“Touching her, I felt no fear,” Rich wrote in a letter, “but what I did immediately feel was that something very serious had happened to me, something I had better fight—that I couldn’t let myself in for a life of being helped up and down staircases.”When she got back to New York, her fear spread to the three subway entrances near the apartment, on Central Park West, where she lived with her three sons and her husband.
These she had descended many times—sometimes in great pain and limitation from the arthritis that plagued her from her twenties on.
I have never before had such a sense of the intensity of an attention which was not really trying to elicit anything but which therefore was able to receive the whole message.”What came out in those therapy sessions would surprise nearly everyone Rich had ever known.
It changed her life, her poetry, and her politics—a transformation that has hardly been traced before, because Rich herself often avoided direct discussion of the subject.
Rich felt something “coming on very fast, capable of paralyzing my life.”The trouble seemed to pass quickly.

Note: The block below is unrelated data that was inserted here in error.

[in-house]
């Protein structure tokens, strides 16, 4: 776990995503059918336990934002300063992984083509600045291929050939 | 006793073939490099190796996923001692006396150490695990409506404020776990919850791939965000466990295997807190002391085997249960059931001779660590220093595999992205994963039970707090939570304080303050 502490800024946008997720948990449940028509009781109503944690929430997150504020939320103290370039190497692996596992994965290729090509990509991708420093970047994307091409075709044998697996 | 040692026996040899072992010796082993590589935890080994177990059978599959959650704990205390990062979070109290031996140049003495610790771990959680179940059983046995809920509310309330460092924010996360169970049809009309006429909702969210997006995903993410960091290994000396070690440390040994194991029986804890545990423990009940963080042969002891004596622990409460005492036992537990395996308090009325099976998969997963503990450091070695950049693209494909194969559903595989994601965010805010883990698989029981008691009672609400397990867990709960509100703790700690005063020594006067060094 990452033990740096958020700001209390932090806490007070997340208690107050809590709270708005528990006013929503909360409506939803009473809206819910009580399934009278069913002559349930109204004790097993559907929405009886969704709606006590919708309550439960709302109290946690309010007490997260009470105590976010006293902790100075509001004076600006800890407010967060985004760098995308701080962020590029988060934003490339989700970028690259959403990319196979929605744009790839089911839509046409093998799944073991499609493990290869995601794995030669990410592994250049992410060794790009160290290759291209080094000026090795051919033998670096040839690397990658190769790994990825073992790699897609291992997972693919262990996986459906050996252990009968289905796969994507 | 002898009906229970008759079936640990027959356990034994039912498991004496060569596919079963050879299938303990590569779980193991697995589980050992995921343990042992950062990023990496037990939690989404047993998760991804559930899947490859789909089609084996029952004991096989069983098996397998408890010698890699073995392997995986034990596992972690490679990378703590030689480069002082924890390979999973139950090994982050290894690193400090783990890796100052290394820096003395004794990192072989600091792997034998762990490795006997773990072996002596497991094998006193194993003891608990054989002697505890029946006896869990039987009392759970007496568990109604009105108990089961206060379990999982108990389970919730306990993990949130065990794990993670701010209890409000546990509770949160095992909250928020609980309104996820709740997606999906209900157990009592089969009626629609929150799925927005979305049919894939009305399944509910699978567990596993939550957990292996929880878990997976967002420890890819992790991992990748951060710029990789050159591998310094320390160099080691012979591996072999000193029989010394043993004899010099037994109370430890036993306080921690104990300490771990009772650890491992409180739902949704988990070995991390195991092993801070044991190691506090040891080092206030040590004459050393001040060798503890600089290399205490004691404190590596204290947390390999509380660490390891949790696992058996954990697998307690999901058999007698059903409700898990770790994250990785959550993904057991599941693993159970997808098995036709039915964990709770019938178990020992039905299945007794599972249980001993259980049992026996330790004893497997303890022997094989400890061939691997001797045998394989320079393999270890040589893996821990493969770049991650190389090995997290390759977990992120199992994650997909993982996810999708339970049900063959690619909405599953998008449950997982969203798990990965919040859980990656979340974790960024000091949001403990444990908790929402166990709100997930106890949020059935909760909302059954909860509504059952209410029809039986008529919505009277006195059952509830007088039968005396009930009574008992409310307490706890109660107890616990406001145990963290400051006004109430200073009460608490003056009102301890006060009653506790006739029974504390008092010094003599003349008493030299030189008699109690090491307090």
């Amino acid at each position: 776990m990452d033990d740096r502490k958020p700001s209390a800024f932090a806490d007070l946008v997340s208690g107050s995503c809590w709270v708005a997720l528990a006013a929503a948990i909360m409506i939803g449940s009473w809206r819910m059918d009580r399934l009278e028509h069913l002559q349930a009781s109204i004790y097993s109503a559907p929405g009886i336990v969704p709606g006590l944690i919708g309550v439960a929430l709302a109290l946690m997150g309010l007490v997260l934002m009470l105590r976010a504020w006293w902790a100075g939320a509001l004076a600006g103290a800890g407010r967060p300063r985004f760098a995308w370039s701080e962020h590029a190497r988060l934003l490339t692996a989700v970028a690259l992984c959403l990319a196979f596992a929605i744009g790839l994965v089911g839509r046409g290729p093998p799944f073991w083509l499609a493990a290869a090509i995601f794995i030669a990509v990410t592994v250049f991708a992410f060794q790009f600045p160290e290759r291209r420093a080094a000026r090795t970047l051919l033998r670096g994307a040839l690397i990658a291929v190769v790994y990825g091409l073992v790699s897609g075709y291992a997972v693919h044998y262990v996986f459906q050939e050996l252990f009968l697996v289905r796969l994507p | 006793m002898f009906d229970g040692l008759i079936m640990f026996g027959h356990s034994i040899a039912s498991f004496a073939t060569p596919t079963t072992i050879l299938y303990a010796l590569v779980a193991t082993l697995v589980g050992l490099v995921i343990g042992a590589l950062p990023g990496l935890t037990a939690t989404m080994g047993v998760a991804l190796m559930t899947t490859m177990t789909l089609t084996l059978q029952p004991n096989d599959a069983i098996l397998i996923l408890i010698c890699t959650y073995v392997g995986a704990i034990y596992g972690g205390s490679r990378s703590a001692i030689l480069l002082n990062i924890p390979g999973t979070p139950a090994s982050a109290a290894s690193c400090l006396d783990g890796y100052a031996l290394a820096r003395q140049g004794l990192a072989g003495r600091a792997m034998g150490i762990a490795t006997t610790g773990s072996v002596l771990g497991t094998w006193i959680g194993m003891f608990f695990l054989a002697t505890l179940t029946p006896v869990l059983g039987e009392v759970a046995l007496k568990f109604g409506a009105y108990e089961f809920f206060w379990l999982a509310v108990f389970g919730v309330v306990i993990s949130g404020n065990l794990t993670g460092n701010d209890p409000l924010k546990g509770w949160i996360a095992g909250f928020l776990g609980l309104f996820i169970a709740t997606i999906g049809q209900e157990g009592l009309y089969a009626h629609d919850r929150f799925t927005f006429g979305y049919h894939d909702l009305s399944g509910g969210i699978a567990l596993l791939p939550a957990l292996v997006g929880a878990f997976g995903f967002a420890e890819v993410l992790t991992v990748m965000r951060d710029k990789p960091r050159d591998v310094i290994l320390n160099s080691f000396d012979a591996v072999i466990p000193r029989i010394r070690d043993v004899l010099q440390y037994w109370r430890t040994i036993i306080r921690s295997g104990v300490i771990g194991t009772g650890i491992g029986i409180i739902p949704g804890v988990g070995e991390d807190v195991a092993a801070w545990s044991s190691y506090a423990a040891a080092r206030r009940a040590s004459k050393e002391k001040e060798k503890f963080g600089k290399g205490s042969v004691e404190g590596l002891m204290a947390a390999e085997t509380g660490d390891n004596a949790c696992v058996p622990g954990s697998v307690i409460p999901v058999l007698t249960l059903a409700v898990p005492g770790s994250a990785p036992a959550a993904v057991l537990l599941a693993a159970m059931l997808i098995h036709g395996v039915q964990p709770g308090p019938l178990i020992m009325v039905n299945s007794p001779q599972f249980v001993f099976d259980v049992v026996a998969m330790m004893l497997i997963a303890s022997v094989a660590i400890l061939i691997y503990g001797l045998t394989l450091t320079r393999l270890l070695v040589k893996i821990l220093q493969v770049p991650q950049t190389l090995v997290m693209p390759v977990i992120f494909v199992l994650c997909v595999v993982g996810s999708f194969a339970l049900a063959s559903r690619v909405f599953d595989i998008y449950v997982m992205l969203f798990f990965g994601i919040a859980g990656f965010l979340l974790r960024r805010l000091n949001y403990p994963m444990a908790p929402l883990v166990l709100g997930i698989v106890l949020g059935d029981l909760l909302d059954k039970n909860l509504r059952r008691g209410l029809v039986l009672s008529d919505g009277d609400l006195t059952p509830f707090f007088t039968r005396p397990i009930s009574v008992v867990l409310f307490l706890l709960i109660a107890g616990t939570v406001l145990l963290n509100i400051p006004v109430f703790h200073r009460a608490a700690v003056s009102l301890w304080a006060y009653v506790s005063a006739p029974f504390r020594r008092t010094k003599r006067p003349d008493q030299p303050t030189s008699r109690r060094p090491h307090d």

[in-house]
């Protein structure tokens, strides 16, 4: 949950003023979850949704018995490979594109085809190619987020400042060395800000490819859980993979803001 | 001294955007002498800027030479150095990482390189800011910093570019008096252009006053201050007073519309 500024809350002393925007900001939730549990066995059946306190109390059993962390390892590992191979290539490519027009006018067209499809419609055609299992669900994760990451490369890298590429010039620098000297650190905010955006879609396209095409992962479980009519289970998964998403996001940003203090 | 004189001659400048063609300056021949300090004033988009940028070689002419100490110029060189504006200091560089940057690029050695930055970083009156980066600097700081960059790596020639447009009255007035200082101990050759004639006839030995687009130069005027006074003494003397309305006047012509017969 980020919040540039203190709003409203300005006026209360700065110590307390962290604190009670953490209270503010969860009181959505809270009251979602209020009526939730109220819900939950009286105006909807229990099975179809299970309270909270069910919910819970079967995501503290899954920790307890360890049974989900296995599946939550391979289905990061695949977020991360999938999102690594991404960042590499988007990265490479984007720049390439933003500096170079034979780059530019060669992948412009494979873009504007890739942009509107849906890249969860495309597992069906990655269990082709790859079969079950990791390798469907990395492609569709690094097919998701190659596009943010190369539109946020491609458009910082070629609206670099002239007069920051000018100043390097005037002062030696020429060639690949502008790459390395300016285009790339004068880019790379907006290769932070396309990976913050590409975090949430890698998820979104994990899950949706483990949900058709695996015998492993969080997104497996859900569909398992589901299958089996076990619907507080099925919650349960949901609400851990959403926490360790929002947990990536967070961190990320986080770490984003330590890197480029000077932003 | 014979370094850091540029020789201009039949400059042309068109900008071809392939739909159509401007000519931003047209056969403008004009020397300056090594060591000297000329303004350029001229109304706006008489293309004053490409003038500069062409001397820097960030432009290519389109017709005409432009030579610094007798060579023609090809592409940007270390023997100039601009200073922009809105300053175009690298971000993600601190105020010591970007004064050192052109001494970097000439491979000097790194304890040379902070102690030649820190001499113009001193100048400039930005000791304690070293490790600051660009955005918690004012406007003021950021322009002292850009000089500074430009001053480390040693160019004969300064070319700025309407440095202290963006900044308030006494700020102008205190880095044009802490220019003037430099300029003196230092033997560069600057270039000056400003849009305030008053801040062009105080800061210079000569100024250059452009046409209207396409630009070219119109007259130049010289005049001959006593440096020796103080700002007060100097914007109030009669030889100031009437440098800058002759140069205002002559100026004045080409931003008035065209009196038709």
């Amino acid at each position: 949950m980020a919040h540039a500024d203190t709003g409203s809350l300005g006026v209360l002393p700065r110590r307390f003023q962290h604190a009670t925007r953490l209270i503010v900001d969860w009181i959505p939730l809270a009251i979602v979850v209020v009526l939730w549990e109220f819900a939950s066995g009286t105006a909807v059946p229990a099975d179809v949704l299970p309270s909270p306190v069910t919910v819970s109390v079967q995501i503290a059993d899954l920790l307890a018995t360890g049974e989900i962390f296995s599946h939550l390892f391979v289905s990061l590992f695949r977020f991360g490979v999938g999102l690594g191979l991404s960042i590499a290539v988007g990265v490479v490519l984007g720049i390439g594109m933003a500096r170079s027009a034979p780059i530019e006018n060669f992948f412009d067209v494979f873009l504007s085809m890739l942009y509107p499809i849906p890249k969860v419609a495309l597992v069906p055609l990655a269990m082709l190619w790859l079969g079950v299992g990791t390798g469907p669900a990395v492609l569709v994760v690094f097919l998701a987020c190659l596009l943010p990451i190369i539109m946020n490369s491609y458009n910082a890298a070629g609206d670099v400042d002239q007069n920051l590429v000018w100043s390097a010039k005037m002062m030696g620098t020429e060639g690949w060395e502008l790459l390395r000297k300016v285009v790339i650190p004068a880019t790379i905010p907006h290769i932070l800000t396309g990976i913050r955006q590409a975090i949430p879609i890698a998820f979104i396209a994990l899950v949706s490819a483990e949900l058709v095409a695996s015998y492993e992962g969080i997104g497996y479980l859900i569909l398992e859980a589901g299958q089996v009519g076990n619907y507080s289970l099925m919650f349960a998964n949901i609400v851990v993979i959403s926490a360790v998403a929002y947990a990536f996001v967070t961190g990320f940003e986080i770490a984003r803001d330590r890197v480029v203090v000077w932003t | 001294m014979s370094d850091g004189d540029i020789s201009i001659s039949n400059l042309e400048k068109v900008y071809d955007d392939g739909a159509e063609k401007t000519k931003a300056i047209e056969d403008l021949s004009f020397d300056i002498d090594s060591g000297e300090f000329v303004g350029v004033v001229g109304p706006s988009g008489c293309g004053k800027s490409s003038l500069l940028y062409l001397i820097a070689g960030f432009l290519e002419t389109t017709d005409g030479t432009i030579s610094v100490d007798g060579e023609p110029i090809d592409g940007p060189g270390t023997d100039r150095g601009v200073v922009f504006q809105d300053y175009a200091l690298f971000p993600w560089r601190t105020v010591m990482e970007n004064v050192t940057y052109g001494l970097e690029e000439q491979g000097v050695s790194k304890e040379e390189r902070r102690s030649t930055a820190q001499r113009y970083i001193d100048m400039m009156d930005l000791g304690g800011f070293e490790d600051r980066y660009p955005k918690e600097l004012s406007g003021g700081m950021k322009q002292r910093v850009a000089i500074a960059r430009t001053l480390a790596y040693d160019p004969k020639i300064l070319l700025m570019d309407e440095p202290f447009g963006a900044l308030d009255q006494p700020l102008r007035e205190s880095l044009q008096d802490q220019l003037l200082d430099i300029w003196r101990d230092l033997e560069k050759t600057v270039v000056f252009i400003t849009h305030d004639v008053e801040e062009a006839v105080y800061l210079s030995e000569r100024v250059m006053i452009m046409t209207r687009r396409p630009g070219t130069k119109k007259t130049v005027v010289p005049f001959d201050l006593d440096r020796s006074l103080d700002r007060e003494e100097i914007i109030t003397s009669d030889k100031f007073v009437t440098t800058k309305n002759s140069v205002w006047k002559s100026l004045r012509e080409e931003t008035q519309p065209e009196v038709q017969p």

Rich found a psychiatrist known for his clientele of writers and artists, Leslie Farber.It seems hard for people to imagine that these ideas could be the result of a complex mind, a complicated experience.And like many artists, Rich was wary of those who wanted to connect her work too closely to the shape of her life.Farber told her he could give her medication but would prefer not to, that the best thing she could do was enter analysis and probe the sources of that deep compulsion.In their first sessions together, Rich felt she could “risk entering certain zones more immediately than I could ever have done with someone I loved …In the years that followed, Rich began to cut ties with old friends, including some of her closest confidants.She left New York for the West Coast, where she would live for the rest of her life. She began to write more prose, revealing a talent for polemic.For Rich, this argument is still present, but she also approaches education from the point of view that more women receive education and the question becomes what to do with it.Rich's belief is that where Woolf sought to equalize out opportunity, women in fact have to appropriate what is rightfully theirs within the social and education lexicon in order to establish their own identity.Her feminist politics bloomed suddenly into a very explicit sort of radicalism, the kind unafraid to march onto the pages of intellectual journals and complain that “the way we live in a patriarchal society is dangerous for humanity.” She also became famous. It was her ninth book of poetry, but its mixture of anguish and strength of conviction vaulted it past all her previous work.Many of these poems were explicitly feminist in concern, as with “Trying to Talk With a Man,”With this book she won the National Book Award for poetry, tied with Allen Ginsberg.